An exemplary EDFA system 2300 is shown in FIG. 23. The EDFA system 2300 includes an amplifier fiber 2310 doped with a selected polysesquioxane composition according to the present invention, a power laser 2320, a coupler 2330, an input optical fiber 2340, an output optical fiber 2350, a tap coupler 2360, a filter and detector unit 2370, a feedback power control unit 2380, and an isolator 2390. Amplifier fiber 2310 is compatible with the polysesquioxane composition and can be made, for example, from an organic plastic material. Input optical fiber 2340 is in optical communication with amplifier fiber 2310. Amplifier fiber 2310 is in optical communication with output optical fiber 2350 and interposed isolator 2390. Tap coupler 2360 is in optical coupling communication with amplifier fiber 2310 in the vicinity of output optical fiber 2350, and with filter and detector unit 2370. Feedback power control unit 2380 is in electrical communication with filter and detector unit 2370, and with power laser 2320. Power laser 2320 is in optical communication with amplifier fiber 2310 through coupler 2330 located near input optical fiber 2340. In operation, power laser 2320 applies pumping light via coupler 2330 to the amplifier fiber 2310. An input signal is directed by input optical fiber 2340 into amplifier fiber 2310. An amplified output signal is directed by output optical fiber 2350 toward its destination. Tap coupler 2360 directs a small portion of the amplified signal into filter and detector unit 2370, to produce an electrical feedback control signal which is then input to feedback power control unit 2380. Feedback power control unit 2380 controls the power level of power laser 2320 in order to maintain a desired level of amplification of the input signal. Isolator 2390 ensures one-way travel of the output signal. EDFAs typically include other well-known conventional components.

Commercial industrial focus has primarily been concentrated on erbium systems, although other lanthanide systems are also of interest. Lanthanide ions are able to exist in several energy states. With absorption of some external stimulation, lanthanide ions can be transformed from a lower energy ground state to a higher energy excited state. When a lanthanide ion is in a higher energy state, a photon of light will stimulate it to give up some portion of its energy as light, amplifying the original photon and thus returning the lanthanide to a more stable lower energy state. In operation, a high power beam of light from a pump laser typically is mixed with an input signal, and the mixed light is guided onto an erbium-rich inorganic glass material. This excites the erbium ions into a higher energy state. The photons belonging to the input signal, generally at a different wavelength from that of the pump laser, then interact selectively with the erbium ions. Energy transfer occurs such that the signal is amplified in the same phase and direction as that of the original input.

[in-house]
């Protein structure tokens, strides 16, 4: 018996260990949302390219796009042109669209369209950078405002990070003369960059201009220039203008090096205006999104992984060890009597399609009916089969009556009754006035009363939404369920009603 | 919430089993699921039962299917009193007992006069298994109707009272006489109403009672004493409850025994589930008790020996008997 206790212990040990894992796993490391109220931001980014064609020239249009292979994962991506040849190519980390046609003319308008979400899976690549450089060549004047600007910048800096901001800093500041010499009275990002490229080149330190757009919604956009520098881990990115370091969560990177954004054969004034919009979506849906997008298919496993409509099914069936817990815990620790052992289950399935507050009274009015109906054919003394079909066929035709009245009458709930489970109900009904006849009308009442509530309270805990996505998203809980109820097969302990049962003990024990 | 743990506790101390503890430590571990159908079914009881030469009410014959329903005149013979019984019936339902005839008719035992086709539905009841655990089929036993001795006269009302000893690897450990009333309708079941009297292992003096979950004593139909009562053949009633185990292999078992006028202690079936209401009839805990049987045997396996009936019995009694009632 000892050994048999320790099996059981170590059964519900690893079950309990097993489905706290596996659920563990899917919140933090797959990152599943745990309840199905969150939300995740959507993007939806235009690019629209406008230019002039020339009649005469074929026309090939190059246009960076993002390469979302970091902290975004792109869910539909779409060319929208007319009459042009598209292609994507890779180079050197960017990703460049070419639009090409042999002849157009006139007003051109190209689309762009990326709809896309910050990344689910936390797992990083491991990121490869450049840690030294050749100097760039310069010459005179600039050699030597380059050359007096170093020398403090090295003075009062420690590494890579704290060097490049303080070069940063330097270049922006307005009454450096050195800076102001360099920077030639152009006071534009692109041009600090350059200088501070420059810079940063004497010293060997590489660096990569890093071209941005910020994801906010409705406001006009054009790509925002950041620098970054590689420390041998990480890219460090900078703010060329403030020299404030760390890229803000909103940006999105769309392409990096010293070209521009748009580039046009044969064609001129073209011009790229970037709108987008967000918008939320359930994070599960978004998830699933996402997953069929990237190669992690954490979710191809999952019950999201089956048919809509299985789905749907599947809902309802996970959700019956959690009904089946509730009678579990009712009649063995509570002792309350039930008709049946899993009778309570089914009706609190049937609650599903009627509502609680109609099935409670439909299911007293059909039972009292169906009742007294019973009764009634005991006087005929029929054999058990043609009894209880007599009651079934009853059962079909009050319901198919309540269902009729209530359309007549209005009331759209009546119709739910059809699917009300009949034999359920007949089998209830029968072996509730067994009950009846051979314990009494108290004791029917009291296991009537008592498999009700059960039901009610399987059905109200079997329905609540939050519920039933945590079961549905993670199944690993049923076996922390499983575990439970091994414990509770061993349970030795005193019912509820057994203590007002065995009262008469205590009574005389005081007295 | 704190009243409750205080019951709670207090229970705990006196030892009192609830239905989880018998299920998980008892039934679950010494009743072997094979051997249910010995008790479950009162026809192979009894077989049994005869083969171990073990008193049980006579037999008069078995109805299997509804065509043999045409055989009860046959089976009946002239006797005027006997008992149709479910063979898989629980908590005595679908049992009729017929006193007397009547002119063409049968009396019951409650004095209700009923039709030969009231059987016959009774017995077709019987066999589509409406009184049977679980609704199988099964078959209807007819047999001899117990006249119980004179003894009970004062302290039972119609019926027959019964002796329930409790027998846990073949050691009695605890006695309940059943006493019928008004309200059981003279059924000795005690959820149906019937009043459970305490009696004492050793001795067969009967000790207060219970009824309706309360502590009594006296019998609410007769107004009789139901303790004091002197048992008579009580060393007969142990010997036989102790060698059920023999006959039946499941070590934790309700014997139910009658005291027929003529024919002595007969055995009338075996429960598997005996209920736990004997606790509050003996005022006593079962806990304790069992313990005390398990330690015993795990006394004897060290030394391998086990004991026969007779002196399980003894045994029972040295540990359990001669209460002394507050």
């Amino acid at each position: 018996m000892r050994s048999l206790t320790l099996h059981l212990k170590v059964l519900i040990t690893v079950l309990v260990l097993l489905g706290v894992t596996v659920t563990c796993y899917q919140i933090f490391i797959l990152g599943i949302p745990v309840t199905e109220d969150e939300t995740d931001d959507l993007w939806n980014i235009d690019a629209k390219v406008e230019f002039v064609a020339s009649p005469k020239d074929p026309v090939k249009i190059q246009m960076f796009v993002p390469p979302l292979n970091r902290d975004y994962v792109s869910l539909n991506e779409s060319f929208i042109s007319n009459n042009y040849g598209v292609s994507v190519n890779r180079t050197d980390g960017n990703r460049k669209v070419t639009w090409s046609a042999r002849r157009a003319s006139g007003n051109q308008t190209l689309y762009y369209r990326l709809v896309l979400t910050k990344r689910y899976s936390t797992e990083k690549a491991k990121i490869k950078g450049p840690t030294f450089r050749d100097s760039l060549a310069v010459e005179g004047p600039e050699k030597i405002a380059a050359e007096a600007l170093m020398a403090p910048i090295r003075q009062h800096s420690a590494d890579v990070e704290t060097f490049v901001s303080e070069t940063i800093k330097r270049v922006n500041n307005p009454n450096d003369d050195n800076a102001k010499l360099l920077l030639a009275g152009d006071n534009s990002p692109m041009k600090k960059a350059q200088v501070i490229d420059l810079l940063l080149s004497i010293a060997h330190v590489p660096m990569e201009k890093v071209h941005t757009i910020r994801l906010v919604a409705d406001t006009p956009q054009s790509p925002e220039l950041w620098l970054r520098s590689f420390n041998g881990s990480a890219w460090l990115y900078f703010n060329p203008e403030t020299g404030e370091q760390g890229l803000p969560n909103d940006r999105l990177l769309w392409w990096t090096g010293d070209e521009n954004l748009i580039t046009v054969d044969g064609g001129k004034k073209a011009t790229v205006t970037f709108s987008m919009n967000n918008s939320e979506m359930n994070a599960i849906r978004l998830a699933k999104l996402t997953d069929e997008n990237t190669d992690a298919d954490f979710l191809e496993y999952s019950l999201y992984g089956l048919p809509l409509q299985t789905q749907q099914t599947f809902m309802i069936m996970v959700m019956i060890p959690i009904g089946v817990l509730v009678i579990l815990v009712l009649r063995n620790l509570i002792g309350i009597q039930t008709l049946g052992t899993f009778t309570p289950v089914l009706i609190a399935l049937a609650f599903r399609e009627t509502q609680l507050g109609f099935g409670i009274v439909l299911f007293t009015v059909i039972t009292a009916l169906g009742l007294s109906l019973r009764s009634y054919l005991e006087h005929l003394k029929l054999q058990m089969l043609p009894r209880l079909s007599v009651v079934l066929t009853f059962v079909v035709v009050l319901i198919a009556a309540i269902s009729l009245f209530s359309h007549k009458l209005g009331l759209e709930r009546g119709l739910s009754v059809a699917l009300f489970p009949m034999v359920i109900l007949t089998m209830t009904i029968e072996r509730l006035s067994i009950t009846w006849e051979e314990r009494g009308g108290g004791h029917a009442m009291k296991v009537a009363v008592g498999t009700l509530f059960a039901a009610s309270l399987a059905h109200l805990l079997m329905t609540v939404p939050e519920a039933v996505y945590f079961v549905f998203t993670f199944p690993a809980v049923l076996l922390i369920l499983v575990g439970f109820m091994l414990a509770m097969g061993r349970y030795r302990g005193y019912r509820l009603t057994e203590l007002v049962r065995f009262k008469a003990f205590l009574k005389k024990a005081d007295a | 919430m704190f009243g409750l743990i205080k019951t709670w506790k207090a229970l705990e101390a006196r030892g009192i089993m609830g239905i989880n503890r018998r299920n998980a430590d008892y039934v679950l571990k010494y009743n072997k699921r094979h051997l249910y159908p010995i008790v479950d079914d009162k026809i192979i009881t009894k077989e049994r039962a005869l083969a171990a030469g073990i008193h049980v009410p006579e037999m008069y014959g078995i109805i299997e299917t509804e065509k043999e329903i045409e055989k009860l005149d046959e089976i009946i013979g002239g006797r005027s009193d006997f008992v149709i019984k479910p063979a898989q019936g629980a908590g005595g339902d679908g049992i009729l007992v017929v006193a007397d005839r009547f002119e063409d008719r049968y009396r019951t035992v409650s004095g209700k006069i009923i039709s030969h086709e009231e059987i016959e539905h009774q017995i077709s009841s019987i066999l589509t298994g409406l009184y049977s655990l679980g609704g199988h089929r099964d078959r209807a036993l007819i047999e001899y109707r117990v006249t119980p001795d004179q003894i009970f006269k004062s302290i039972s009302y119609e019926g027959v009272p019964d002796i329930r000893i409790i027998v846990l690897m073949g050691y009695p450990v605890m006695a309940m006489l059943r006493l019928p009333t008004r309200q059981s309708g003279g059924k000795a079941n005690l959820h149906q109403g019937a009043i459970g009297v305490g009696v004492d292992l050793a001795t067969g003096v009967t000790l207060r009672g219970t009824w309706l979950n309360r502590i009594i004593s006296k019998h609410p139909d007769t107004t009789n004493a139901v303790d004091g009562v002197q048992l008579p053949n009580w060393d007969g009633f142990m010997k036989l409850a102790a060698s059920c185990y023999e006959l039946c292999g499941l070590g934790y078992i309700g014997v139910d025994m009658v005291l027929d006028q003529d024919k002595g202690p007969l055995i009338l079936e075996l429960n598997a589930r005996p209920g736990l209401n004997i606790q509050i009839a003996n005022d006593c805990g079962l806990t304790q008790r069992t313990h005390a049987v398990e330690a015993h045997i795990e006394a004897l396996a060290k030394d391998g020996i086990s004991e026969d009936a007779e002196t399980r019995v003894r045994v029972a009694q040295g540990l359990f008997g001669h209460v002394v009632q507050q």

Erbium has four energy state levels, which in order of decreasing energy include levels I9/2, I13/2, I11/2, and I15/2. These energy state levels actually are groups of sub-states. The I15/2 band possesses 8 sub-states, the I11/2 band possesses 7 sub-states, the I13/2 band possesses 6 sub-states, and the I9/2 band possesses 5 sub-states. Electrons are free to occupy any sub-state within their current band, depending on their specific energy state, these sub-states being further broadened by thermal energy. As an electron is stimulated to jump between states, there are thus a wide range of energy levels available for it to occupy and therefore, an amplifier device can inherently exhibit an amplification effect over a relatively wide range. For example, where such a device is pumped with a 980 nm laser, a photon of light at 980 nm interacts with an electron in the I15/2 state. The electron absorbs the photon energy and jumps to the I13/2 band. The I13/2 band is typically unstable and electrons there decay to the band just below the I11/2 band, with the decay energy absorbed into lattice vibrations termed phonons. The I11/2 state is metastable and, when an input signal photon eventually arrives and interacts with the excited electron, that electron as a result drops to one of the sub-states of the lower energy ground state. A photon is then given off with exactly the same phase, direction and wavelength as that of the input signal, resulting in signal amplification.